The Utah Jazz defeated the Los Angeles Lakers, 112-97, on Sunday evening to clinch a playoff berth. The win gives them 47 on the season with two games still to play, including a season finale against the Portland Trail Blazers that could have playoff-seeding implications.
To say it’s been a successful season thus far would be an understatement.
The Jazz weren’t supposed to be this good. They lost their best player to free agency over the summer, and despite winning 51 games and a playoff series a season ago, were pegged to win just 40-to-41 this season by most sports books. They didn’t have the benefit of a high draft pick, nor did they sign any major free agents to replace what they’d lost.
And yet, here they are, a top-4 seed in a deep Western Conference, even despite a 17-26 start to the season. Coming back from that kind of hole is difficult enough, but everything about this Jazz team is impressive — and against the NBA grain.
The Jazz are not a team with a recent history of success. Last season’s playoff berth was their first since 2011-12, and their first playoff series (or even game) win sine 2009-10. In the West playoff picture, only the Timberwolves and Pelicans can really say they’ve been as starved of success recently as Utah.
Utah isn’t a major destination for free agents, and in fact lost Gordon Hayward in free agency to bigger-market (and more successful) Boston. When you aren’t a major free agency draw, you have to build other ways, but even some of those routes were unavailable to the Jazz.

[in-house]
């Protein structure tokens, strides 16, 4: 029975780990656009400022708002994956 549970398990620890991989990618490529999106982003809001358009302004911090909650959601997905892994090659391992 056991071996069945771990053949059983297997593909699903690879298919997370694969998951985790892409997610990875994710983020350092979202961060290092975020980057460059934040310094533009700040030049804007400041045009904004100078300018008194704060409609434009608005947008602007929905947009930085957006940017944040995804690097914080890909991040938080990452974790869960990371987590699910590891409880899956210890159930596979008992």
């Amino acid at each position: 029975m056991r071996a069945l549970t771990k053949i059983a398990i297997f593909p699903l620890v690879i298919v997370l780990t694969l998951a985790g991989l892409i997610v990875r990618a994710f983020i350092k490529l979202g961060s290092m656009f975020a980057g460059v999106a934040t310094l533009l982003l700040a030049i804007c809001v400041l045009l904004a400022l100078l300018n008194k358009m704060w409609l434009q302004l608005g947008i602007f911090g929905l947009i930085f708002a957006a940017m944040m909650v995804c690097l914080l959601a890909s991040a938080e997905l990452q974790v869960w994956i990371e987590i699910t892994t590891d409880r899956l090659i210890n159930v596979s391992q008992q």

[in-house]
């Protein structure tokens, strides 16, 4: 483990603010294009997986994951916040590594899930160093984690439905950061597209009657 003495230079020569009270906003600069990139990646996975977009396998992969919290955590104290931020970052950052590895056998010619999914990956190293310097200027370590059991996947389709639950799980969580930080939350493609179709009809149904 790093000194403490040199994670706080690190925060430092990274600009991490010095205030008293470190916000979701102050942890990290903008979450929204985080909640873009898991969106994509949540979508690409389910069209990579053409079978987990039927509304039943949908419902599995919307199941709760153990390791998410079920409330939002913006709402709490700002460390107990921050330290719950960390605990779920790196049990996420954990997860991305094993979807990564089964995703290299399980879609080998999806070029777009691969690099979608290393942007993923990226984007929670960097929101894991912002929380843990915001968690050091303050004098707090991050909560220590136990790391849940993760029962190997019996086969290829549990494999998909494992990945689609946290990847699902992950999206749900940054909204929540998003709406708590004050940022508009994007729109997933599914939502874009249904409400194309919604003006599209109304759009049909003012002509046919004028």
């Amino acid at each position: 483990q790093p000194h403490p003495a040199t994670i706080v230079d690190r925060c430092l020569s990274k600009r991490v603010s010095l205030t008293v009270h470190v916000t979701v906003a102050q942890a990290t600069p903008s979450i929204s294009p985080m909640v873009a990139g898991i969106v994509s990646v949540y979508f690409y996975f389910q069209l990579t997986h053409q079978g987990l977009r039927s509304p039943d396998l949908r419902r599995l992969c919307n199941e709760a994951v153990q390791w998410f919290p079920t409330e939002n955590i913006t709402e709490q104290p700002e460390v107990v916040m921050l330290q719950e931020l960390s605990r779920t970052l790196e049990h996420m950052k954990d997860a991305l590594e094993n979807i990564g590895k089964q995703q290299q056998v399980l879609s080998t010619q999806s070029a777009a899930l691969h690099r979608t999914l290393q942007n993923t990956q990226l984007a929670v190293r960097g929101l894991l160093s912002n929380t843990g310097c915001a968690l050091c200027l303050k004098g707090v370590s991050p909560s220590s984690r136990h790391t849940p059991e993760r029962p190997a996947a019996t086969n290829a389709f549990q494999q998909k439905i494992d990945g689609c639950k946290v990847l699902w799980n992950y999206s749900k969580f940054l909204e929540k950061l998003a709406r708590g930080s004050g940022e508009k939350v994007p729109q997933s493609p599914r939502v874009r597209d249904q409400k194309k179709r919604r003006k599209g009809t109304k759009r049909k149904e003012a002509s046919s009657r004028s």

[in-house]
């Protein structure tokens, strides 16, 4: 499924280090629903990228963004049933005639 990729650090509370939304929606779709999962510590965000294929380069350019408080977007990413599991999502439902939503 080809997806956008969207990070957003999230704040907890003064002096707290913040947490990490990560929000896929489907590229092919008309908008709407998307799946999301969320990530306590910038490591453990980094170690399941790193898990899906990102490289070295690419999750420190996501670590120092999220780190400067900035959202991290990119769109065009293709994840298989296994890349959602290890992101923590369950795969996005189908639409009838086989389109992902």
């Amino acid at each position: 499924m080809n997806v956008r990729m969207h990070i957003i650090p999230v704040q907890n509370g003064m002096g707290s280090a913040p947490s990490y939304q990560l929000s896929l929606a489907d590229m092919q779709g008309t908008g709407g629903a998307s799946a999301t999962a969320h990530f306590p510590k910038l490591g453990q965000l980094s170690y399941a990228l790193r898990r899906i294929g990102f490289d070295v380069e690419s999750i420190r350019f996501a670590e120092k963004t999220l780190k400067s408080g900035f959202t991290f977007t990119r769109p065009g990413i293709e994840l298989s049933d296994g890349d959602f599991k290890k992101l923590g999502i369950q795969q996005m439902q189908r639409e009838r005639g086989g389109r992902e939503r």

This was not a team that used years of tanking to slowly build through the draft. They hit rock bottom in 2013-14, which did give them the top-5 pick that turned into Dante Exum, but they didn’t continue that path like, say, the 76ers did to get where they are today. They gradually improved, which meant their draft picks gradually got worse.
Instead, the Jazz relied on smart draft choices when they had them and even more timely trades, none of which looks better than the draft-day trade last offseason to net Donovan Mitchell, who has a compelling Rookie of the Year case and looks like a star in the making.
Beyond Mitchell, it’s not a team of stars. Rudy Gobert is the closest thing they have to one, and his defense is as good as it gets in the NBA, but he’s hardly a headliner the likes of which the Warriors, Rockets, Spurs, Pelicans or Blazers have. Rickey Rubio never quite turned into the star Minnesota thought they’d drafted, and the rest of the roster is mostly made up of role players — good ones, but not the type that’ll take over a game or series for you.
So the Jazz didn’t sign major free agents (and instead lost one), and don’t have the kind of locale or recent winning history to do so. They didn’t tank for several seasons to pile up draft capital. Instead, they gradually improved over a few seasons, didn’t panic when arguably their best player departed over the summer, made some shrewd trades (including one for a potential rising superstar), and proved everyone wrong with a season of success no one saw coming.
The Jazz are, really, the antithesis of the current NBA. They never peaked and won a championship, nor did they hit rock bottom with consecutive top-5 picks. They simply improved, gradually, without much in the way of stars — all the way to potentially a top-4 seed in the NBA’s far more difficult conference.
For that, they should be celebrated.
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